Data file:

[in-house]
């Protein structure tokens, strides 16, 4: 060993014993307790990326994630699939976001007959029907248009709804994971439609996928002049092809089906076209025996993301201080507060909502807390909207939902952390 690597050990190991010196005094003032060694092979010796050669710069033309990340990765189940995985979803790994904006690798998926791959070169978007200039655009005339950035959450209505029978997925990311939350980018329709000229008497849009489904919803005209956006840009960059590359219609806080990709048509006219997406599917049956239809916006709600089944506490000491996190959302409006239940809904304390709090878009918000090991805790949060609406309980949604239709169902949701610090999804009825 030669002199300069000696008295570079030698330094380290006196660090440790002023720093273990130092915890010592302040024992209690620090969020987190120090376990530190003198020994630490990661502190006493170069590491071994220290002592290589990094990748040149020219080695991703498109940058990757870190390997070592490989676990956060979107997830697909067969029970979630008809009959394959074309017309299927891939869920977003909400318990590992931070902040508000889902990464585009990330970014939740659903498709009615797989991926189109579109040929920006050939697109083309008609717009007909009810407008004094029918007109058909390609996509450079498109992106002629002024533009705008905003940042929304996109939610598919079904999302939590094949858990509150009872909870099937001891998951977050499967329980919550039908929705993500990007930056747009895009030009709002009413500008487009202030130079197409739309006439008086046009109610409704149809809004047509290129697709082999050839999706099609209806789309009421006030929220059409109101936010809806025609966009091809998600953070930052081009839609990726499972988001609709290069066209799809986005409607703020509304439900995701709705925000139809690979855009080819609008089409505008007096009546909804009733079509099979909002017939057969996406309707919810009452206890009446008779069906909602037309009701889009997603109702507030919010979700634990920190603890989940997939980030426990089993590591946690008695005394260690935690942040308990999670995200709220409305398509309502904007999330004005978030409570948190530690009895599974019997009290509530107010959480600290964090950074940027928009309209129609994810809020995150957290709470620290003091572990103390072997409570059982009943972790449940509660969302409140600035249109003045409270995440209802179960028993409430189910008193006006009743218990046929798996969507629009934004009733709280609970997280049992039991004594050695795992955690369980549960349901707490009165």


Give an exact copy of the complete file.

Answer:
[in-house]
């Protein structure tokens, strides 16, 4: 060993014993307790990326994630699939976001007959029907248009709804994971439609996928002049092809089906076209025996993301201080507060909502807390909207939902952390 690597050990190991010196005094003032060694092979010796050669710069033309990340990765189940995985979803790994904006690798998926791959070169978007200039655009005339950035959450209505029978997925990311939350980018329709000229008497849009489904919803005209956006840009960059590359219609806080990709048509006219997406599917049956239809916006709600089944506490000491996190959302409006239940809904304390709090878009918000090991805790949060609406309980949604239709169902949701610090999804009825 030669002199300069000696008295570079030698330094380290006196660090440790002023720093273990130092915890010592302040024992209690620090969020987190120090376990530190003198020994630490990661502190006493170069590491071994220290002592290589990094990748040149020219080695991703498109940058990757870190390997070592490989676990956060979107997830697909067969029970979630008809009959394959074309017309299927891939869920977003909400318990590992931070902040508000889902990464585009990330970014939740659903498709009615797989991926189109579109040929920006050939697109083309008609717009007909009810407008004094029918007109058909390609996509450079498109992106002629002024533009705008905003940042929304996109939610598919079904999302939590094949858990509150009872909870099937001891998951977050499967329980919550039908929705993500990007930056747009895009030009709002009413500008487009202030130079197409739309006439008086046009109610409704149809809004047509290129697709082999050839999706099609209806789309009421006030929220059409109101936010809806025609966009091809998600953070930052081009839609990726499972988001609709290069066209799809986005409607703020509304439900995701709705925000139809690979855009080819609008089409505008007096009546909804009733079509099979909002017939057969996406309707919810009452206890009446008779069906909602037309009701889009997603109702507030919010979700634990920190603890989940997939980030426990089993590591946690008695005394260690935690942040308990999670995200709220409305398509309502904007999330004005978030409570948190530690009895599974019997009290509530107010959480600290964090950074940027928009309209129609994810809020995150957290709470620290003091572990103390072997409570059982009943972790449940509660969302409140600035249109003045409270995440209802179960028993409430189910008193006006009743218990046929798996969507629009934004009733709280609970997280049992039991004594050695795992955690369980549960349901707490009165």